Progress on climate-related disclosures in annual reports by some of the world’s leading banks slowed down in 2021, according to a new report from the KPMG International Standards Group.
The annual benchmarking analysis, now in its second year, looked at climate-related disclosures in the most recent annual reports of 35 major banks, based in territories around the world – offering insight to investors, regulators, preparers and other interested key stakeholders.
Despite increasing consensus on the need for enhanced climate impact transparency, the findings reveal that, while many institutions are on a clear journey towards greater voluntary disclosure, with 100 percent of banks analysed providing some form of climate-related disclosures, more detailed progress in annual reports has slowed and varies significantly from territory to territory.
Banks based in jurisdictions that have already implemented heightened regulation on climate-related disclosures have made the biggest strides with more enhanced disclosures – with UK banks ahead of the pack. Meanwhile, some jurisdictions where the base level of disclosure in annual reports was historically lower are catching up with those that have more advanced disclosures.
The formation of the International Sustainability Standards Board (ISSBTM) marks a critical milestone in the journey towards a consistent global baseline of investor-relevant sustainability reporting – including on climate related risks. In anticipation of new disclosure standards from the ISSB, there is some anecdotal evidence from KPMG’s analysis that some banks may have taken a ‘wait-and-see’ approach until they have more clarity about the new standards.
Jeyapriya Partiban, Partner and Head of Advisory at KPMG in Bahrain, said:
“The report findings revealed that many banks worldwide still do not provide climate-related disclosures in their financial statements and, users of annual reports are increasingly looking for information about the impact from climate-related risks and opportunities as they want to understand how these impacts filter through to their financial statements and influence their bottom-line. However, this trend will eventually change as climate reporting will soon be a part of the mandatory reporting framework. In 2021, the TCFD’s (The Task Force on Climate-Related Financial Disclosures) recommendations became mandatory for UK premium listed banks on a ‘comply or explain’ basis. Regulators in Australia and certain regulators in Europe have issued guidance on climate-related disclosures and have emphasised the importance of considering climate-related matters in their annual reports. In Bahrain, the Central Bank of Bahrain (CBB) published a circular announcing the intent and commitment towards addressing social and climate-related risks within the financial services sector. To begin with, licensees need to understand how climate-related risks an impact on can have the organization and show evidence on how they are considering climate-related risks in terms of monitoring, measuring and managing their risks. The future of this would typically lead towards building a formal framework in terms of risk protocols, compliance requirements and disclosures. Therefore, banks need to start applying an ESG lens on their strategy, business plans, policies and processes, internal culture and their overall organizational activities to ensure they can maintain and manage ongoing compliance.”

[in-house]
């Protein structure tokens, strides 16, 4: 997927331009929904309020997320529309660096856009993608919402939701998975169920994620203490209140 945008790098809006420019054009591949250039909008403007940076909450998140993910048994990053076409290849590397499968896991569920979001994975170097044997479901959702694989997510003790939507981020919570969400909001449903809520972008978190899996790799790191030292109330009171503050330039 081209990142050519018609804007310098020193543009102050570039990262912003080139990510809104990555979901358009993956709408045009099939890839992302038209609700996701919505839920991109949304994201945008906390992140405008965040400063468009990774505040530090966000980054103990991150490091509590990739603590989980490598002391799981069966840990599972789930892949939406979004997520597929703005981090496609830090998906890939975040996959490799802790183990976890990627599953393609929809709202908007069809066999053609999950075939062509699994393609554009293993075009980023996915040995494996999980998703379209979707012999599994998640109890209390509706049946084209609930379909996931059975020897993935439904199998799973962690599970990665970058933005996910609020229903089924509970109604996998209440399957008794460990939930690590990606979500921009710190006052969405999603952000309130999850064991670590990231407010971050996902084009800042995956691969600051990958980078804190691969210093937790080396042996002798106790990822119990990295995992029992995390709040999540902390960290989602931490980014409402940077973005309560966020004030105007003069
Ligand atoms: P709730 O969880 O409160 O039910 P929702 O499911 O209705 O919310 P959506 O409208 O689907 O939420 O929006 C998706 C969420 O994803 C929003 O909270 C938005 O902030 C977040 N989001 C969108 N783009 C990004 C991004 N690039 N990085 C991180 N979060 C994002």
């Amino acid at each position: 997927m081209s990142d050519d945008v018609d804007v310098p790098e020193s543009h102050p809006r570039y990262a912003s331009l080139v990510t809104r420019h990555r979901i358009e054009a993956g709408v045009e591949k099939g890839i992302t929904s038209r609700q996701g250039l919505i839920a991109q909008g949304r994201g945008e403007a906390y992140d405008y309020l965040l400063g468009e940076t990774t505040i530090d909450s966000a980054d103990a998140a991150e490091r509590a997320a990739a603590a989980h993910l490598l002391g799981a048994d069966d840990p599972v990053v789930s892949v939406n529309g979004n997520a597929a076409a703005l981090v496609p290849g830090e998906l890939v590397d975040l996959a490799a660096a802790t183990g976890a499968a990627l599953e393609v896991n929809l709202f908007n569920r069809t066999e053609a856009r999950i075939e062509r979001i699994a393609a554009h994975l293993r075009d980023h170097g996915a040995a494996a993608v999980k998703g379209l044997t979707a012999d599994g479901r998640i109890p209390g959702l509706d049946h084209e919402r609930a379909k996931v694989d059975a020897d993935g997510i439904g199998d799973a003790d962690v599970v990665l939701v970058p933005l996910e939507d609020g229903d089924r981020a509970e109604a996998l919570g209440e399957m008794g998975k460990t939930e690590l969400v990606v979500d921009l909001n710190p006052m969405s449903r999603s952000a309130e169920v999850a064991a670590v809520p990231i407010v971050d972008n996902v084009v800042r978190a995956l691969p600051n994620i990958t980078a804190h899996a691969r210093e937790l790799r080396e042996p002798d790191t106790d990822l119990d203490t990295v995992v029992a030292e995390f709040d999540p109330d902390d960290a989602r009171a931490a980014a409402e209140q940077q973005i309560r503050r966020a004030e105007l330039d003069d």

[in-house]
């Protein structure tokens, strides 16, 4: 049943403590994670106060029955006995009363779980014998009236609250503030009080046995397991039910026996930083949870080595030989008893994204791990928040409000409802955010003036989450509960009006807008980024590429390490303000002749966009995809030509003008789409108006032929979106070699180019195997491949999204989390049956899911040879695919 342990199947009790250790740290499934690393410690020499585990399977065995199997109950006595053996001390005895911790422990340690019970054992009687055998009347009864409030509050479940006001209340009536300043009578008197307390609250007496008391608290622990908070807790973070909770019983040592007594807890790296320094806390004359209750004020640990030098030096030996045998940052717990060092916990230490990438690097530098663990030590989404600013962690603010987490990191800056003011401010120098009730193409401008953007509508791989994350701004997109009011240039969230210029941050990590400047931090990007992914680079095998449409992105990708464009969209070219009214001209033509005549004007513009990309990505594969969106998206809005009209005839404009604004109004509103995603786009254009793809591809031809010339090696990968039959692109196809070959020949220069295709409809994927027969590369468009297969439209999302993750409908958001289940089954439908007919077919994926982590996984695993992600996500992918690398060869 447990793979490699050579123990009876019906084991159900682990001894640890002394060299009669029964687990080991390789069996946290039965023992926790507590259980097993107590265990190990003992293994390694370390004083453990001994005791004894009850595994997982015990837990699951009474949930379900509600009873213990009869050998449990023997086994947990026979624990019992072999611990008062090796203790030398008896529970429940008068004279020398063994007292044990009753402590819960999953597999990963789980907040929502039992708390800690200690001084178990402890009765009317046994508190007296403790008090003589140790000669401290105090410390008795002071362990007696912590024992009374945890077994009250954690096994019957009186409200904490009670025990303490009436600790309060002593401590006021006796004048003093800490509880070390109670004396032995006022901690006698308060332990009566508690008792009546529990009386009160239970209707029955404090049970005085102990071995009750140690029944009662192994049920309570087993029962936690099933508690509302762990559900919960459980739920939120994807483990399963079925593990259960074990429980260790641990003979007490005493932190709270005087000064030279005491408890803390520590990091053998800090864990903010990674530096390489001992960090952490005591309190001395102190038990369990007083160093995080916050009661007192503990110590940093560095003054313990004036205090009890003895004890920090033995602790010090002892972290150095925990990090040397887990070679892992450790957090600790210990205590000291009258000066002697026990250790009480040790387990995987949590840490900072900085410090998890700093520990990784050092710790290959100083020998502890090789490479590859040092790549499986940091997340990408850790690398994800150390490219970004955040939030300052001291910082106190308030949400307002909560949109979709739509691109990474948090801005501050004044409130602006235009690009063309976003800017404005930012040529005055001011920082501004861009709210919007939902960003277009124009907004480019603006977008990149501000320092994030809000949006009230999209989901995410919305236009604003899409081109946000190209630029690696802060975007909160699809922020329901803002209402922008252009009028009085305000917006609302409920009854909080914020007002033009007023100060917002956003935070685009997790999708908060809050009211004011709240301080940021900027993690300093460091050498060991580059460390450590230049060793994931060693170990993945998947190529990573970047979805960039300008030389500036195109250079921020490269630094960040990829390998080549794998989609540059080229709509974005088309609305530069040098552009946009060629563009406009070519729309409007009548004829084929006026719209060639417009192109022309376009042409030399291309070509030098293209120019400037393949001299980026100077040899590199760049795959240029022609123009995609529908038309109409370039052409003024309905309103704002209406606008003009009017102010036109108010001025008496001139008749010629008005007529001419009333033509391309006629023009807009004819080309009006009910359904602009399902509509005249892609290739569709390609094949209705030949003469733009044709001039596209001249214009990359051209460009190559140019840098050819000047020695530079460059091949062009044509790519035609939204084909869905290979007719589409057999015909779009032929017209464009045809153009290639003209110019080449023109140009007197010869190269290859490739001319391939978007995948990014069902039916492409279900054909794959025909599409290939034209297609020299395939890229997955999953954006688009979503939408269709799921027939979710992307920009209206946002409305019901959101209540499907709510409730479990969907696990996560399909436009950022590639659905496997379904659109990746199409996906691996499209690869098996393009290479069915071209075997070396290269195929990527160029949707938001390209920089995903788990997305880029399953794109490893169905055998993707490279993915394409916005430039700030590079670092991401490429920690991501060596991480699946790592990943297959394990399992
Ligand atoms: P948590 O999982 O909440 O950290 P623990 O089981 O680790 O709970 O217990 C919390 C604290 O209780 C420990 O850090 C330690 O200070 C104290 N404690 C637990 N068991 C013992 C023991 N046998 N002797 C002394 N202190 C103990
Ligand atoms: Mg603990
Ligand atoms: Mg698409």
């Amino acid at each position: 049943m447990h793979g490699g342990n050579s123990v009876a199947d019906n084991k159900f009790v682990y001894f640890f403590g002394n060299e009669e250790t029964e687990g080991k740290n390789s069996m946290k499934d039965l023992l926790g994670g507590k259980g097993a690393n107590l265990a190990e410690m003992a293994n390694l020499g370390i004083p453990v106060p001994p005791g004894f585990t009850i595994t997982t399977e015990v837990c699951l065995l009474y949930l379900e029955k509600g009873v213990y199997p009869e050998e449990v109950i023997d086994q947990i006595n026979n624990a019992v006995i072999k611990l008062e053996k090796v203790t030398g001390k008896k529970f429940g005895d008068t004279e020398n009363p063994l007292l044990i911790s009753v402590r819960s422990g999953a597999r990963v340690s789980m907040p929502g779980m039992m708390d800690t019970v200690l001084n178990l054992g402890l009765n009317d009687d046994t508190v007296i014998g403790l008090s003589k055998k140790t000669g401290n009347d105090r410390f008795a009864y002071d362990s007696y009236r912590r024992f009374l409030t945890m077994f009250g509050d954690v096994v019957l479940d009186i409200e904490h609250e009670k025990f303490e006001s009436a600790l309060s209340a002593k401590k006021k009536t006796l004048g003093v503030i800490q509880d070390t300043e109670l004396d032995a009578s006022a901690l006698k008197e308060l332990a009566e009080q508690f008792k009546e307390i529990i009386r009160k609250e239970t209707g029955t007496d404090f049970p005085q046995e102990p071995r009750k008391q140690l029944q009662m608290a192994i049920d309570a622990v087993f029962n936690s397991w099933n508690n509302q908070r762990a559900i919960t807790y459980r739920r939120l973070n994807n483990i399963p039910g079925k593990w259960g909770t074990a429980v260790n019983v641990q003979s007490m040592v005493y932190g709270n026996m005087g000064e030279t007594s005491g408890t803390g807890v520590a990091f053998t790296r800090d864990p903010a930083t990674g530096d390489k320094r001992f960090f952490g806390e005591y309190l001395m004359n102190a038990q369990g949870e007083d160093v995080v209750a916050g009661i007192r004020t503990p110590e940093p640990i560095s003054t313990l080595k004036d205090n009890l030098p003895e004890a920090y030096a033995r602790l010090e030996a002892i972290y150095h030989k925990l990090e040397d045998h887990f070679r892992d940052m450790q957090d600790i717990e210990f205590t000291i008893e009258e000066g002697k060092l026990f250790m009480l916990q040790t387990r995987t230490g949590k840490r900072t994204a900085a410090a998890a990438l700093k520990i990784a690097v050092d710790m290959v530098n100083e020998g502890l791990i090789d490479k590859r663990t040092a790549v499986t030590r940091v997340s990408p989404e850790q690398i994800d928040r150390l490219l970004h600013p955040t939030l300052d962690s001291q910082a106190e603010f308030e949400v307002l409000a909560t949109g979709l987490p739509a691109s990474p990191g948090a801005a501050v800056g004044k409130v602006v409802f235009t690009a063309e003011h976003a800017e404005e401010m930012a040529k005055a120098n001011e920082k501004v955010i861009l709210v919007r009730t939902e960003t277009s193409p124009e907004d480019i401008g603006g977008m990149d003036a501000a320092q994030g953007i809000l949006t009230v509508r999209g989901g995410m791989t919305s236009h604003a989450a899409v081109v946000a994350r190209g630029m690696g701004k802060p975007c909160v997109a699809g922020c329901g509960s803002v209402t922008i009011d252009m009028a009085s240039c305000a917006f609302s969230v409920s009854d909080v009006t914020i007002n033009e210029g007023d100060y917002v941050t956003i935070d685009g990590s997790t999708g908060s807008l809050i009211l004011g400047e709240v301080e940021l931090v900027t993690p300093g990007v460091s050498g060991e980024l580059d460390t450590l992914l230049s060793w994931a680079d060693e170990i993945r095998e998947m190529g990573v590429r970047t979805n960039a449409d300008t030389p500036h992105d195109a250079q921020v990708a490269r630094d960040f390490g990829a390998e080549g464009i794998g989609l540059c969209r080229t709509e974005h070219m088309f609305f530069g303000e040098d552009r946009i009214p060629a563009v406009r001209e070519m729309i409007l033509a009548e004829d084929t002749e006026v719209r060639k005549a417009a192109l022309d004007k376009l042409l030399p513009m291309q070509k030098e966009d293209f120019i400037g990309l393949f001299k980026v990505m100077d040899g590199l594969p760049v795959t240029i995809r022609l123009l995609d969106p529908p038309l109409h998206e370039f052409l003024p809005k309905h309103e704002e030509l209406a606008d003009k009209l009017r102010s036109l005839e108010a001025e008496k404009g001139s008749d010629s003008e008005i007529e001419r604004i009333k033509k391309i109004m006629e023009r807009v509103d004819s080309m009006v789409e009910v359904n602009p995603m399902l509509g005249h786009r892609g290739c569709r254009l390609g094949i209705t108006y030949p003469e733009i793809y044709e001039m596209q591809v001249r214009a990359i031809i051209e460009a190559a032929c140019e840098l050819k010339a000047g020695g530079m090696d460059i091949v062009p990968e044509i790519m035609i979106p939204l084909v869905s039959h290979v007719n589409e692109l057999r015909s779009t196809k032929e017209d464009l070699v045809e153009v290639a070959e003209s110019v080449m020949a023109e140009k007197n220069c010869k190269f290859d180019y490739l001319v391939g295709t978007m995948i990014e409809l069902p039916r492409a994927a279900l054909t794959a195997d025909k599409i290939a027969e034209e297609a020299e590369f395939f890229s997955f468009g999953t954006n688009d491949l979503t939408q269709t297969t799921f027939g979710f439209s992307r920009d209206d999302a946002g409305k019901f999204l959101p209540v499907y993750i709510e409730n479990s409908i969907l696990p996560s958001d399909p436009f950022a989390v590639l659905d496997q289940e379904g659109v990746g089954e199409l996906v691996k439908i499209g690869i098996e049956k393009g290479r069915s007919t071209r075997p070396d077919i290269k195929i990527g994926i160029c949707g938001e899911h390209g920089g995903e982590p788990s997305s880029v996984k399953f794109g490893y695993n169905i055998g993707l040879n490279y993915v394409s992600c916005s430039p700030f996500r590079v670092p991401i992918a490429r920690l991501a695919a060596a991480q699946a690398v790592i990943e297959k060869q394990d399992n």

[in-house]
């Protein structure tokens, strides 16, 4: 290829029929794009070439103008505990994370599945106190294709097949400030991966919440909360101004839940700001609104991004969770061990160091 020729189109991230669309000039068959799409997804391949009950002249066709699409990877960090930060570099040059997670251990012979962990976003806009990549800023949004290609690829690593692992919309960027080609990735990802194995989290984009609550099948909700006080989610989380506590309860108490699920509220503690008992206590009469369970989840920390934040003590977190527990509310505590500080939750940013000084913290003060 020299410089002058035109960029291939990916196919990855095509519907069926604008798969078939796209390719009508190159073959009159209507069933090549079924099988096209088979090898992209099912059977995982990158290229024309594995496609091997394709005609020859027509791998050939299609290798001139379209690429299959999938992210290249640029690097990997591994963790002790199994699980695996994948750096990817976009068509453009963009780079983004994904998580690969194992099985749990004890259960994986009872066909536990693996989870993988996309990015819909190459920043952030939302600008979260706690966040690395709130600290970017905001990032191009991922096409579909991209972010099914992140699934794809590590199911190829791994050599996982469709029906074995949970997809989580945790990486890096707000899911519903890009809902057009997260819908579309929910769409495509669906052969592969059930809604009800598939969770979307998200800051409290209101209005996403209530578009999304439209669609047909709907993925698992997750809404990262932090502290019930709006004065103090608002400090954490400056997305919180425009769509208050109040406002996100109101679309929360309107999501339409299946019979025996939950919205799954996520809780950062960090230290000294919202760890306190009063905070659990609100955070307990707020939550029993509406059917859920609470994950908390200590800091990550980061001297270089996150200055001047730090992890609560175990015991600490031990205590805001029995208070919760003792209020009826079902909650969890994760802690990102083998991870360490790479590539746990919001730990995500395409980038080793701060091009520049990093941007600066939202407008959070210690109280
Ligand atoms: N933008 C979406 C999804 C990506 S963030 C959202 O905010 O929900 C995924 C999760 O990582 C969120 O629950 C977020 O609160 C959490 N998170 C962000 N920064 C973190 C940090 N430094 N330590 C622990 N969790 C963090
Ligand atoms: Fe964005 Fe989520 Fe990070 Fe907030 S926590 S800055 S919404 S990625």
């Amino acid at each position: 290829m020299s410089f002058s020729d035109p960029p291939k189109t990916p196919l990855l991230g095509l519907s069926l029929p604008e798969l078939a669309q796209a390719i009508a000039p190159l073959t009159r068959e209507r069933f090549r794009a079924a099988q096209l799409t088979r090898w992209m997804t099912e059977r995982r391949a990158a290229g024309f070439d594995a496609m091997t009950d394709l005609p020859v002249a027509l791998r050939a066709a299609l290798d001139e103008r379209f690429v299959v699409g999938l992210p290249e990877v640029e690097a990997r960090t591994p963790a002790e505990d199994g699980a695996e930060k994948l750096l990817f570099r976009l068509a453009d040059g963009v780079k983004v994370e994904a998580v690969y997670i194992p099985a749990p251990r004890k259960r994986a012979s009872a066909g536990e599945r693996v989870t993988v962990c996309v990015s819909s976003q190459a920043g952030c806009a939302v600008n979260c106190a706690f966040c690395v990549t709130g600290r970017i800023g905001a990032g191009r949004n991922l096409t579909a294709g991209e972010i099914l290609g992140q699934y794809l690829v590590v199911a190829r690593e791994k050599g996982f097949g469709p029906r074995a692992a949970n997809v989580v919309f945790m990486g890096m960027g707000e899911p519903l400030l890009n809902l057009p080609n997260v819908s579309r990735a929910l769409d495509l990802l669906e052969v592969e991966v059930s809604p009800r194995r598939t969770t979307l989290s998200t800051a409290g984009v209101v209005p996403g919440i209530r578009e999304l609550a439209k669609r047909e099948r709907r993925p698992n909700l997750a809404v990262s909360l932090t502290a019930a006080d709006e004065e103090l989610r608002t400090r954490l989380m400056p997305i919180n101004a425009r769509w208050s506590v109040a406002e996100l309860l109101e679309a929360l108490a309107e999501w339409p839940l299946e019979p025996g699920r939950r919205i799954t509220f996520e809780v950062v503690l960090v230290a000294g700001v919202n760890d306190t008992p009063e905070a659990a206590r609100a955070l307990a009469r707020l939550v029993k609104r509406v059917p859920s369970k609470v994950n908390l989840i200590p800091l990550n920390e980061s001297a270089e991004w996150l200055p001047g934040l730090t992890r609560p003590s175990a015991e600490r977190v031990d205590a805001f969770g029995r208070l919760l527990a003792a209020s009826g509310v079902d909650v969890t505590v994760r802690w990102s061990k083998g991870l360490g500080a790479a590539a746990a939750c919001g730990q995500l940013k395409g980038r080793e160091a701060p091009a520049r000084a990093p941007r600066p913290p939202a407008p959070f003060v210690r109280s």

Despite slower progress, KPMG’s analysis highlights that banks are aware of the relevant climate-related risks, particularly when it comes to describing the risks they have identified and how they have set up their governance structures to manage these risks. Given that banks’ traditional focus on risk management, it doesn’t come as much of a surprise that most of those analyzed provide detailed disclosure in this area.
Seventy seven percent of the banks surveyed disclose that they are integrating ‘climate-related risks’ into their wider risk management framework and that they are starting to follow the more ‘business as usual’ processes of identification, assessment, management and reporting of climate-related risks.
Many of the banks also acknowledge that ‘climate-related risk’ is an overarching risk that has an influence on their other risks. Their most impacted other risks are credit risk, reputational risk, compliance risk and operational risk. However, while the ‘credit risk’ disclosures are typically detailed in annual reports, very few banks are connecting those disclosures with the associated impacts in their financial statements.
The benchmarking analysis report can be viewed at: